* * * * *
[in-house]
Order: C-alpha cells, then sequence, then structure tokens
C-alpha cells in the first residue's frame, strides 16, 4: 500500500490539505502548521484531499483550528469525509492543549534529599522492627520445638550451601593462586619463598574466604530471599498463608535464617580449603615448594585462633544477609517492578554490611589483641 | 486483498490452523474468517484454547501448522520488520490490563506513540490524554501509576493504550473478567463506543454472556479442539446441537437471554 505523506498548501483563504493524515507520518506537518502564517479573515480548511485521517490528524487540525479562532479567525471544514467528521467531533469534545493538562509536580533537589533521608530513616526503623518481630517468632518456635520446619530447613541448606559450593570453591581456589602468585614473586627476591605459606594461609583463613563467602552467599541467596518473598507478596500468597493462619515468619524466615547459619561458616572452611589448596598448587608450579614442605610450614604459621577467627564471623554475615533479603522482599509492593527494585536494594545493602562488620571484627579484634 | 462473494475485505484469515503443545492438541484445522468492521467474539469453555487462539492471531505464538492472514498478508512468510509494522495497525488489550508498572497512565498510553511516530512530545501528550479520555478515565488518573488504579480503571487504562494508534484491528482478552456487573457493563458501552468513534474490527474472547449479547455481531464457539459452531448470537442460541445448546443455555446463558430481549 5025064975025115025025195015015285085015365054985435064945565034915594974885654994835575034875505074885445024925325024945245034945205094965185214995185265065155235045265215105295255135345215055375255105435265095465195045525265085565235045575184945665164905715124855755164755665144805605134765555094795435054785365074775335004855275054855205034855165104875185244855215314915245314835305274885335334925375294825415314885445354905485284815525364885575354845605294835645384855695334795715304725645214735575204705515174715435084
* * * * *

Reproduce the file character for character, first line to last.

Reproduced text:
[in-house]
Order: C-alpha cells, then sequence, then structure tokens
C-alpha cells in the first residue's frame, strides 16, 4: 500500500490539505502548521484531499483550528469525509492543549534529599522492627520445638550451601593462586619463598574466604530471599498463608535464617580449603615448594585462633544477609517492578554490611589483641 | 486483498490452523474468517484454547501448522520488520490490563506513540490524554501509576493504550473478567463506543454472556479442539446441537437471554 505523506498548501483563504493524515507520518506537518502564517479573515480548511485521517490528524487540525479562532479567525471544514467528521467531533469534545493538562509536580533537589533521608530513616526503623518481630517468632518456635520446619530447613541448606559450593570453591581456589602468585614473586627476591605459606594461609583463613563467602552467599541467596518473598507478596500468597493462619515468619524466615547459619561458616572452611589448596598448587608450579614442605610450614604459621577467627564471623554475615533479603522482599509492593527494585536494594545493602562488620571484627579484634 | 462473494475485505484469515503443545492438541484445522468492521467474539469453555487462539492471531505464538492472514498478508512468510509494522495497525488489550508498572497512565498510553511516530512530545501528550479520555478515565488518573488504579480503571487504562494508534484491528482478552456487573457493563458501552468513534474490527474472547449479547455481531464457539459452531448470537442460541445448546443455555446463558430481549 5025064975025115025025195015015285085015365054985435064945565034915594974885654994835575034875505074885445024925325024945245034945205094965185214995185265065155235045265215105295255135345215055375255105435265095465195045525265085565235045575184945665164905715124855755164755665144805605134765555094795435054785365074775335004855275054855205034855165104875185244855215314915245314835305274885335334925375294825415314885445354905485284815525364885575354845605294835645384855695334795715304725645214735575204705515174715435084